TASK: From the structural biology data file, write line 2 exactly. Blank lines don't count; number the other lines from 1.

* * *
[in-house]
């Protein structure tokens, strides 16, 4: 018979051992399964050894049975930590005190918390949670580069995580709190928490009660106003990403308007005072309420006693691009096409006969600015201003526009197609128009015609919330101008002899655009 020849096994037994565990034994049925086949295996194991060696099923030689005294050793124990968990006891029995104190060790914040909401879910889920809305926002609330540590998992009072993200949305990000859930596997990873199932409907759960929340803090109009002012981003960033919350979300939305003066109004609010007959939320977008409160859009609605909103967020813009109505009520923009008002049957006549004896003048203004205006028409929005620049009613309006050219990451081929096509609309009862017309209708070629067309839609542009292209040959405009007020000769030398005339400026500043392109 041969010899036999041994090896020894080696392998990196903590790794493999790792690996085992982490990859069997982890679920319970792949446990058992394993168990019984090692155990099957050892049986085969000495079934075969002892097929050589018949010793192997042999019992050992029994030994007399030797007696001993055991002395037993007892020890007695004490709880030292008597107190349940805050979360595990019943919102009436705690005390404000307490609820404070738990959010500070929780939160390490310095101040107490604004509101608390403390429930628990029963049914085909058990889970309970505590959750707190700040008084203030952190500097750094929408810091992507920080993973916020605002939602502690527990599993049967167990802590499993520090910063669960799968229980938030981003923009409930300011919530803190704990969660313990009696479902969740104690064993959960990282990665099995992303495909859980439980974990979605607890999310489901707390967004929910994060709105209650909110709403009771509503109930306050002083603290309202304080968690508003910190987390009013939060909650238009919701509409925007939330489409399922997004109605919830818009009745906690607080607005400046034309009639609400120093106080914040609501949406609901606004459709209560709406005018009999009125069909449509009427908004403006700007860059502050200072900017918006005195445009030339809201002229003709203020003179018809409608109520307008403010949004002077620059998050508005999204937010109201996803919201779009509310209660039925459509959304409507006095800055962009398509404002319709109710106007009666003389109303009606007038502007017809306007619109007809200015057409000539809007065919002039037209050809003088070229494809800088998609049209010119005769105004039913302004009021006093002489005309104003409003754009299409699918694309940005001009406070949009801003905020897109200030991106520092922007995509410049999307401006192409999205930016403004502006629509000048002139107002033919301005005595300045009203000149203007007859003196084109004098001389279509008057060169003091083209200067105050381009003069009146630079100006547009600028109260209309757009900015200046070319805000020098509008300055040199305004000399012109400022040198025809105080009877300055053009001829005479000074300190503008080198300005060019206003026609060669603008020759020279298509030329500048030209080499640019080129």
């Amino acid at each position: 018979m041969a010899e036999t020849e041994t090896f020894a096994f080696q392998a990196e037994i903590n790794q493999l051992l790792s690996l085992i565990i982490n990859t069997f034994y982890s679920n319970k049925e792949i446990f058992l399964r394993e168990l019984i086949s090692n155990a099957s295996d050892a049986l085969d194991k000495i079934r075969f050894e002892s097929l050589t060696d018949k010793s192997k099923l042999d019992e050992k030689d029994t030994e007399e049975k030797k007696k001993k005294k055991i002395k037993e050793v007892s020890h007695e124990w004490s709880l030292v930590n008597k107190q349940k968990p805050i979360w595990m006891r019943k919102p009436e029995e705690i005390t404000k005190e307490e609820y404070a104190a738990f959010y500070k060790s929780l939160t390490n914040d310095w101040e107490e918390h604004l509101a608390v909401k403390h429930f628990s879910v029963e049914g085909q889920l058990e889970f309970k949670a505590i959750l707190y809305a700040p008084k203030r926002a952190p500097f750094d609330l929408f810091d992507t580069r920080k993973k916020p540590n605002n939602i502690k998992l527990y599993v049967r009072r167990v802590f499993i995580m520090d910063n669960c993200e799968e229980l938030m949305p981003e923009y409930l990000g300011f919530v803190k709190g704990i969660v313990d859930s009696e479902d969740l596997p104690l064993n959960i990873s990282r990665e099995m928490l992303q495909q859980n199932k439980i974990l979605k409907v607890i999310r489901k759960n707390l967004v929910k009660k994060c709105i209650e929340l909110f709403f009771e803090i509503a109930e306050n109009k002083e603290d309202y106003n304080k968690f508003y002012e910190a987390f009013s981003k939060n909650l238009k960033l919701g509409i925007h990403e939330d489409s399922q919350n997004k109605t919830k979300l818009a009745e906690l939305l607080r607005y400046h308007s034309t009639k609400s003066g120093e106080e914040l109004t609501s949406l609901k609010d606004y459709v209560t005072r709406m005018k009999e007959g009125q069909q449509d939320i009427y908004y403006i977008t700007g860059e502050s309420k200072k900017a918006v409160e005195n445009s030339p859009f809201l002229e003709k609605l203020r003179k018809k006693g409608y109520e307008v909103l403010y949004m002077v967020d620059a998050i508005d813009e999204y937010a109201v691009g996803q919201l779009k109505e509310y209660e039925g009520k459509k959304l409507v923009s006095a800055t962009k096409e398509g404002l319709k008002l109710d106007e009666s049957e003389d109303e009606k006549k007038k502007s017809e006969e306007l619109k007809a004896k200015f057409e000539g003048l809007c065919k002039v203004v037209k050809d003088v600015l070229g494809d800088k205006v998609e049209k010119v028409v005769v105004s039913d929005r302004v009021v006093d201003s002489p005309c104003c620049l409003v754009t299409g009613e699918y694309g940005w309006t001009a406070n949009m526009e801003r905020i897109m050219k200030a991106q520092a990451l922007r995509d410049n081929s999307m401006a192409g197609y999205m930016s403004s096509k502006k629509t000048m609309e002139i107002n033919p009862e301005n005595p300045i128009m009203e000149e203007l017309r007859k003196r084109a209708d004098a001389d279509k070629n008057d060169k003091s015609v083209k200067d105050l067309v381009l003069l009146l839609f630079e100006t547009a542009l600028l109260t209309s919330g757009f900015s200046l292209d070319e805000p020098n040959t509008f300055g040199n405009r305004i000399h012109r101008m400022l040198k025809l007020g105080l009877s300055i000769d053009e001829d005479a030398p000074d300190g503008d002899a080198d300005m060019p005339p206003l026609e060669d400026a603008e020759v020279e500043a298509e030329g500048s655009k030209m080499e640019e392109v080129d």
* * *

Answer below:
């Protein structure tokens, strides 16, 4: 018979051992399964050894049975930590005190918390949670580069995580709190928490009660106003990403308007005072309420006693691009096409006969600015201003526009197609128009015609919330101008002899655009 020849096994037994565990034994049925086949295996194991060696099923030689005294050793124990968990006891029995104190060790914040909401879910889920809305926002609330540590998992009072993200949305990000859930596997990873199932409907759960929340803090109009002012981003960033919350979300939305003066109004609010007959939320977008409160859009609605909103967020813009109505009520923009008002049957006549004896003048203004205006028409929005620049009613309006050219990451081929096509609309009862017309209708070629067309839609542009292209040959405009007020000769030398005339400026500043392109 041969010899036999041994090896020894080696392998990196903590790794493999790792690996085992982490990859069997982890679920319970792949446990058992394993168990019984090692155990099957050892049986085969000495079934075969002892097929050589018949010793192997042999019992050992029994030994007399030797007696001993055991002395037993007892020890007695004490709880030292008597107190349940805050979360595990019943919102009436705690005390404000307490609820404070738990959010500070929780939160390490310095101040107490604004509101608390403390429930628990029963049914085909058990889970309970505590959750707190700040008084203030952190500097750094929408810091992507920080993973916020605002939602502690527990599993049967167990802590499993520090910063669960799968229980938030981003923009409930300011919530803190704990969660313990009696479902969740104690064993959960990282990665099995992303495909859980439980974990979605607890999310489901707390967004929910994060709105209650909110709403009771509503109930306050002083603290309202304080968690508003910190987390009013939060909650238009919701509409925007939330489409399922997004109605919830818009009745906690607080607005400046034309009639609400120093106080914040609501949406609901606004459709209560709406005018009999009125069909449509009427908004403006700007860059502050200072900017918006005195445009030339809201002229003709203020003179018809409608109520307008403010949004002077620059998050508005999204937010109201996803919201779009509310209660039925459509959304409507006095800055962009398509404002319709109710106007009666003389109303009606007038502007017809306007619109007809200015057409000539809007065919002039037209050809003088070229494809800088998609049209010119005769105004039913302004009021006093002489005309104003409003754009299409699918694309940005001009406070949009801003905020897109200030991106520092922007995509410049999307401006192409999205930016403004502006629509000048002139107002033919301005005595300045009203000149203007007859003196084109004098001389279509008057060169003091083209200067105050381009003069009146630079100006547009600028109260209309757009900015200046070319805000020098509008300055040199305004000399012109400022040198025809105080009877300055053009001829005479000074300190503008080198300005060019206003026609060669603008020759020279298509030329500048030209080499640019080129």